Johnny be Good!

Alas, the week has passed me by, with focus on work and little inspiration for a blog.

But what I do wish to share is a fantastic bit of insight from an old golf book I was reading recently. Published in 1952 and written by Johnny Farrell who won the US Open in 1928 following a 36-Hole Play-off with Bobby Jones, The Weekend Golfer outlines the fundamentals of the swing but also contains a wonderful chapter near to the back of the book entitled ‘Temperament and Playing Golf’, where Farrell describes the best tactics for man versus man competition:

On Bobby Jones:

‘It wasn’t until Jones learned that match play is against par and not an opponent that he began to show the ability that stamped him as the games all-time best shotmaker. In tennis and football you play the man – in golf you play the ball against the course and your object is to get the ball into the cup in as few strokes as you can, regardless of what anybody else is doing’.

On Walter Hagen:

We were due to tee up for an important match and Walter arrived late.

‘I was shaving,’ he explained easily.

‘Shaving?’ I asked. ‘You must have had a month-old beard to get rid of’.

Hagen shook his head and smiled. ‘No’ he said. ‘You see, when I have a match to play I begin to relax as soon as I wake up. Everything I do is slow and easy. That goes for stroking the razor, getting dressed and eating my breakfast. I’m practically in slow motion. By the time I’m ready to tee off, I’m so used to taking my time that it’s impossible to hurry my swing’.

On ‘Characters’:

They talk to you when you are driving, they move their shadow as you putt, and they always require a recount of your strokes after each hole. All I can say about these opponents is to remember that their personalities are actually tougher on them-since they have to live with themselves-than on you.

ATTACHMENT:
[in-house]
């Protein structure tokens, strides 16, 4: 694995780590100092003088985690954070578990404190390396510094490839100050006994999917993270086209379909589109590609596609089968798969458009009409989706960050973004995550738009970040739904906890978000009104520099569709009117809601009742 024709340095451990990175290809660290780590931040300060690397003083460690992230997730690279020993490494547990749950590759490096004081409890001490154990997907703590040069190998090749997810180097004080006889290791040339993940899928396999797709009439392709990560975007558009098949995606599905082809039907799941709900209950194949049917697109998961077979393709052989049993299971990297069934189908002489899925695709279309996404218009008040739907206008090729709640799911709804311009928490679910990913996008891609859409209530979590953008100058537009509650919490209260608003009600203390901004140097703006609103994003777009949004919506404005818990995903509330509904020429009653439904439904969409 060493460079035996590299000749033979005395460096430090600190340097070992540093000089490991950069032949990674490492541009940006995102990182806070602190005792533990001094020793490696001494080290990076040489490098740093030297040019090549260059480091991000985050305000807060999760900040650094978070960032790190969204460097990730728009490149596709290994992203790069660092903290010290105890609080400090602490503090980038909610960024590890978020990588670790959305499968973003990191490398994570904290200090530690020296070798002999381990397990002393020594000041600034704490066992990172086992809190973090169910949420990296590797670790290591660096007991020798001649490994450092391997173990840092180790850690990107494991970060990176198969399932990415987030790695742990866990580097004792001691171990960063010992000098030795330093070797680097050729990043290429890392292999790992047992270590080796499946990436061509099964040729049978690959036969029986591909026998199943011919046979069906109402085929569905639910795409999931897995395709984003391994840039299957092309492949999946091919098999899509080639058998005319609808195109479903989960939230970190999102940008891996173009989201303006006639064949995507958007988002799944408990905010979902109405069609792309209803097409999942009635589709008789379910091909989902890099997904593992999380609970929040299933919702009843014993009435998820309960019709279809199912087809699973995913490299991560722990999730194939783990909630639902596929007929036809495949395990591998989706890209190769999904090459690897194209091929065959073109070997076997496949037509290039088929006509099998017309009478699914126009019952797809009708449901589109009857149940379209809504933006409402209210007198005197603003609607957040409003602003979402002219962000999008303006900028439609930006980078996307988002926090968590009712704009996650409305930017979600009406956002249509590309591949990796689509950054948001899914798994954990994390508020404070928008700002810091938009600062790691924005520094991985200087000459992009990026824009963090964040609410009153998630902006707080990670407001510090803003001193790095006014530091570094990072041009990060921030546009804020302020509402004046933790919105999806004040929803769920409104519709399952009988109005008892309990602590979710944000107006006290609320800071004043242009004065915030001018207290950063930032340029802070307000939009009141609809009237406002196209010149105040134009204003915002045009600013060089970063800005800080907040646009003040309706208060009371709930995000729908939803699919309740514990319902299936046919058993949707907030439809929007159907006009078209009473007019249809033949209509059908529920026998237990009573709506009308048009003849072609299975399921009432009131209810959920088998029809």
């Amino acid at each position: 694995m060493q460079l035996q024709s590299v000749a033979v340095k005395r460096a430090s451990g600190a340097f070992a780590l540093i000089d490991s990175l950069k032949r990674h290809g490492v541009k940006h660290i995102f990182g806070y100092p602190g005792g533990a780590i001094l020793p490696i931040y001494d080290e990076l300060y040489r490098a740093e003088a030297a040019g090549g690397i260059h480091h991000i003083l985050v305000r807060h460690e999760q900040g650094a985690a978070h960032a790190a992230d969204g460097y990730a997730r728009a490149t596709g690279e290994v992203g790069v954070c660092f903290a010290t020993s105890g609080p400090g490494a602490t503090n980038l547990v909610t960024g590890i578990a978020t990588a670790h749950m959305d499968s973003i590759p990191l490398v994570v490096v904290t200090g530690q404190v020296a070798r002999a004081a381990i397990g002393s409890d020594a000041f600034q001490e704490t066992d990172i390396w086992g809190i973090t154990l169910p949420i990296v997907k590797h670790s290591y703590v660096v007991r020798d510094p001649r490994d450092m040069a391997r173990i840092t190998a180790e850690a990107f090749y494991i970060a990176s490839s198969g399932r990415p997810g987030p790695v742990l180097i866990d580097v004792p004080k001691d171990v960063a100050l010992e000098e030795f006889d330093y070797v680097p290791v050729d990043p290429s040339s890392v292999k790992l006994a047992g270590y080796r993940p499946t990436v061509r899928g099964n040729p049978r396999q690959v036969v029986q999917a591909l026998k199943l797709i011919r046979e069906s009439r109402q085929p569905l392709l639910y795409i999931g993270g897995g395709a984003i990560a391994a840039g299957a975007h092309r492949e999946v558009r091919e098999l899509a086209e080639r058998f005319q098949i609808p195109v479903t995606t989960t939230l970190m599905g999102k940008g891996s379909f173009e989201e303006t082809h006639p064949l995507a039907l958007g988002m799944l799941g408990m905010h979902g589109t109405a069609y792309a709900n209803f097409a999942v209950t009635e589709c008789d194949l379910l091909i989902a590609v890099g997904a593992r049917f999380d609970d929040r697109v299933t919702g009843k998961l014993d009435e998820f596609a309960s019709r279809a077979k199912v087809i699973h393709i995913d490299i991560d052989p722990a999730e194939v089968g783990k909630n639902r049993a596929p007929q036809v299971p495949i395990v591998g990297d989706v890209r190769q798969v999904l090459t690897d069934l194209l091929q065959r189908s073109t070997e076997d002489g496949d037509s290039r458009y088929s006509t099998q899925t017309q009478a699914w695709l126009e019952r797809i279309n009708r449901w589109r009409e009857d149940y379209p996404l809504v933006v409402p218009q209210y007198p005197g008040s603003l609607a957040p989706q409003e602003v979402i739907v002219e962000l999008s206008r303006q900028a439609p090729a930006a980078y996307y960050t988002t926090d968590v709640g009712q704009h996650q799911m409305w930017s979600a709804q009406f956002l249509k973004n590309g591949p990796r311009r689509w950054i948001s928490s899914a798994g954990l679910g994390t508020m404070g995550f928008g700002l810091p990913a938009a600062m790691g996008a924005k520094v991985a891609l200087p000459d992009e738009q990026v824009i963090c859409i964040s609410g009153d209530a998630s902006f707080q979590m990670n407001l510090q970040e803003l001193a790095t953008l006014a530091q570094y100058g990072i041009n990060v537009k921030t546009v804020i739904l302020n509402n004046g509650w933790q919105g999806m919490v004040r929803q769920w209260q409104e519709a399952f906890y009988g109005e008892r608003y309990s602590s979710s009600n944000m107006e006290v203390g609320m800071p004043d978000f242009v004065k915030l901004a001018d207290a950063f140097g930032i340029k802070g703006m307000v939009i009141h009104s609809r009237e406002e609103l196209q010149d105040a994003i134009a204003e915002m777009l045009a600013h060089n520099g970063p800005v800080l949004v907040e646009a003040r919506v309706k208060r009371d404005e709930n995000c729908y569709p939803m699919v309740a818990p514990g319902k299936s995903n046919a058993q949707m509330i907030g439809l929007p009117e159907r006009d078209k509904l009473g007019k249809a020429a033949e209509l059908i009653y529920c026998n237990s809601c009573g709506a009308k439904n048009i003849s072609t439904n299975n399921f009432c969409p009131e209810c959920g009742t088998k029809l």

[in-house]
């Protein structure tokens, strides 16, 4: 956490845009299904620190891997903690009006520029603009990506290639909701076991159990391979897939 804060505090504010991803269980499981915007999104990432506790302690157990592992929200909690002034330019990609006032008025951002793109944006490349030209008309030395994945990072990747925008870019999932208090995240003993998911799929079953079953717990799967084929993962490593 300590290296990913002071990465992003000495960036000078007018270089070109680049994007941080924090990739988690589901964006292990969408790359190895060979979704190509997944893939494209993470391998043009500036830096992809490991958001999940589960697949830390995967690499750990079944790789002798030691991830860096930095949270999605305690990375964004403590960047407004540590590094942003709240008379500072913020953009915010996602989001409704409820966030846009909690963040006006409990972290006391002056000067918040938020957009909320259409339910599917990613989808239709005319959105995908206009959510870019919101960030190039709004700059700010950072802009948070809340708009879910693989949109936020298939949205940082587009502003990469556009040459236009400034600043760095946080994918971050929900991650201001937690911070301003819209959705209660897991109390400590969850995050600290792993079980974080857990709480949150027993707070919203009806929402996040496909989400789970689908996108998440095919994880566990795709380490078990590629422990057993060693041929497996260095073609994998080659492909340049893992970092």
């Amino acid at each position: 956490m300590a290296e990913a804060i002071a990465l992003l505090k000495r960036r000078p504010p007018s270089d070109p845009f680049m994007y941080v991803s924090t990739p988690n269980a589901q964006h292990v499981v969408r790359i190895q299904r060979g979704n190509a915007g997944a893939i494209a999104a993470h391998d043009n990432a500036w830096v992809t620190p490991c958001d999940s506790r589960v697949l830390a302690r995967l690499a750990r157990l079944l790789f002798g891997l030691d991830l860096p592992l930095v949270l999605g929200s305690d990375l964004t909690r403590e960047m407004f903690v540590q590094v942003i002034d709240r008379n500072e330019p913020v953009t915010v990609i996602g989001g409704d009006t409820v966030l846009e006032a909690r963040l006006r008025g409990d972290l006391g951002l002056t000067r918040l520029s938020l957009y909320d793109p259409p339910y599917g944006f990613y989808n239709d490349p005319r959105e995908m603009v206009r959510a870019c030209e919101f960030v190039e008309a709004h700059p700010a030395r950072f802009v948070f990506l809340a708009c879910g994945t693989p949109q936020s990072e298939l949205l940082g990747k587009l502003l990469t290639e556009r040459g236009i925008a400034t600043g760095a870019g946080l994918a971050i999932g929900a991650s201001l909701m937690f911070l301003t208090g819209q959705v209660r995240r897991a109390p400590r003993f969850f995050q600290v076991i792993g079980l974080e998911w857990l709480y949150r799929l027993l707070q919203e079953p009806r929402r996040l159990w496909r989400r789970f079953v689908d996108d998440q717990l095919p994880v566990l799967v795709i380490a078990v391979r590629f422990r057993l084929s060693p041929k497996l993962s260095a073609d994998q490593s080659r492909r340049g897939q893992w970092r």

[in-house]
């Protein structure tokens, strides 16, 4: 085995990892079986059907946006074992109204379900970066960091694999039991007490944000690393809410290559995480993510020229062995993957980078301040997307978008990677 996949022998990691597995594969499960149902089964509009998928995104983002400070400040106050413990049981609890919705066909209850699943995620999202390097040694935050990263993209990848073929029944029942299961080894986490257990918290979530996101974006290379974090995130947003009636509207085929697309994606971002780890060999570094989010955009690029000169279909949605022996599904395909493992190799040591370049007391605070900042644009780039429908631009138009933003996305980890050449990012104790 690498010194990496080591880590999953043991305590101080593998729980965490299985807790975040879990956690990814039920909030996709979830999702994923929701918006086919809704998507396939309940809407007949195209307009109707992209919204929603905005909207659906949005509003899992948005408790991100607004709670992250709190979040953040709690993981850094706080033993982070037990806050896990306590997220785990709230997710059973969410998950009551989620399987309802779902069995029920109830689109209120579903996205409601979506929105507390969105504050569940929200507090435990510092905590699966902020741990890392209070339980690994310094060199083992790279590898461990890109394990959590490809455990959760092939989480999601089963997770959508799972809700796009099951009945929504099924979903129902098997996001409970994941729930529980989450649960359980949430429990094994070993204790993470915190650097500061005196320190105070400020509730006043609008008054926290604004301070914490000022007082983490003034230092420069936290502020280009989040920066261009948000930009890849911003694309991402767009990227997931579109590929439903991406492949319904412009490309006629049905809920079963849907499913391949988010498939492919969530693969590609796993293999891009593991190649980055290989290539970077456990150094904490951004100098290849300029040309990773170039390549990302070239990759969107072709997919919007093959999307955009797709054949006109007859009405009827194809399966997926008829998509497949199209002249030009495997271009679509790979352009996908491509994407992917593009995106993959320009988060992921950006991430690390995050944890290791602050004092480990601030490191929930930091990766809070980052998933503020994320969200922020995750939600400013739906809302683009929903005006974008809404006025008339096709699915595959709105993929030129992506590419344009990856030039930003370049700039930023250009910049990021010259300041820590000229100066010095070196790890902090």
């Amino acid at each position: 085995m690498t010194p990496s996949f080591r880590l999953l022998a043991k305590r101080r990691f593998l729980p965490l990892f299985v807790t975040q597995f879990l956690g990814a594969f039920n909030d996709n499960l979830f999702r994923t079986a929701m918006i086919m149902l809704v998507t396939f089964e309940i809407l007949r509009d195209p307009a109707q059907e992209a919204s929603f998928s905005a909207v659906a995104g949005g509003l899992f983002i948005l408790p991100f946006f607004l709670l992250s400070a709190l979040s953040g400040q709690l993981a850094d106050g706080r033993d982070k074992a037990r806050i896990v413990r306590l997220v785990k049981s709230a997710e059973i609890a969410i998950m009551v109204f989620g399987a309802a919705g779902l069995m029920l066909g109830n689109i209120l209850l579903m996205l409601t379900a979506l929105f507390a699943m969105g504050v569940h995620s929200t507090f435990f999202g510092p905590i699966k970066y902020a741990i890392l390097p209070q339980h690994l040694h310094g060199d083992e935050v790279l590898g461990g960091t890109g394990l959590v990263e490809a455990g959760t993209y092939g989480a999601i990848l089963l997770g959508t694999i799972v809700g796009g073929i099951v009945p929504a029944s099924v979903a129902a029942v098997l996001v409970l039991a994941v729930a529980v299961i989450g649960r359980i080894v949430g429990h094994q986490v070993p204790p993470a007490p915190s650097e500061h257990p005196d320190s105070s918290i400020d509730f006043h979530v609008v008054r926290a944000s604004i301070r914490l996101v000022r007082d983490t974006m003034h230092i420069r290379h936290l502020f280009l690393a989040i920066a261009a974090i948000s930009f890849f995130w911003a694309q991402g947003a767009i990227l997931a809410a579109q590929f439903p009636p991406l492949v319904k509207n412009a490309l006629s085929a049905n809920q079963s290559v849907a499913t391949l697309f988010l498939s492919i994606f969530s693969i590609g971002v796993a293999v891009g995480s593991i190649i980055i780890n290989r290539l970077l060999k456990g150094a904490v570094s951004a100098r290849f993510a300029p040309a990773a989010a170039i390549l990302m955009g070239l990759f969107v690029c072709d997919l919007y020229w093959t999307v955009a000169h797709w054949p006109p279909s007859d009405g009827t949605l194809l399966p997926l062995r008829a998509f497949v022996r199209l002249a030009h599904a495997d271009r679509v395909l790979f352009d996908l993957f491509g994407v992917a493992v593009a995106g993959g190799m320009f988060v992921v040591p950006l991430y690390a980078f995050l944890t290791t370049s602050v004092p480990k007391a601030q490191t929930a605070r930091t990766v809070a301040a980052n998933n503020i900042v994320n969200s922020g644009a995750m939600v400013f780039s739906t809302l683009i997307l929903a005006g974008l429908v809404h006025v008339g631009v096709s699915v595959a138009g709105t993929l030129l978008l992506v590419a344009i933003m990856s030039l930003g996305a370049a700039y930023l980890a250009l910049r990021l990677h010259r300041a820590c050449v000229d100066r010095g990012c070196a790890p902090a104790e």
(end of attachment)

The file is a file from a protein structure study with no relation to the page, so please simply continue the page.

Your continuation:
On Slow Play:

Then, of course, there is the man who takes six hundred practice swings around the course for every hundred times he hits the ball. When putting, he also counts the blades of grass between his ball and the cup, and then recounts them. Finally, after lining up the putt from each of the one hundred and eighty angles, he is ready to go. I have heard of various ways to combat these folk, most of them rather drastic, but the one I like the best is what a Women’s State Champion did a few years ago.

It was the final match, and this lady’s opponent held the world record for dawdling on the green. Fortunately she had been warned and on the first green they lay two, with the ‘grass counter’ putting first. As she began her agonizing ritual the other lady walked off the green, whispered something to her caddy, and he dug into her bag and handed over a big knitting sack. With a pair of needles in her hands and plenty of wool, she quietly sat down, well out of the way, and began putting together a pair of socks.

That did it. From then on both women took a reasonable time on the greens.

On Gamesmanship:

Beware too, of the psychological shyster!

He can really be dangerous if you are not wise to what he is up to. He is the fellow who may be three down to you at the turn, seemingly thoroughly licked, who, about the eleventh hole, will begin to admire your game. He may comment pleasantly on how nicely your left arm remains firm all through your swing, or how well you stay behind the ball, or he may admire the easy rhythm with which you stroke your long putts. If you are not careful, pretty soon, perhaps unconsciously, you may begin to exaggerate the very things he has admired, and, victim to his cunning, you may find yourself all even at about the fifteenth. By that time you are no longer swinging smoothly and with your earlier confidence gone, you begin to press. But his confidence is restored, and he is burning up the course. At the eighteenth you shake his hand limply and walk off the green muttering in your beard at having ‘thrown the match away’.

A final word:

Play the game of golf as it suits your nature.

Timing is not a matter of speed – it is co-ordination – and you cannot co-ordinate unless you are moving your body as it is used to being moved. Be yourself and all times.

All quotes from:

Farrell, Johnny (1952) The Week-End Golfer. Published by Herbert Jenkins Ltd (London)

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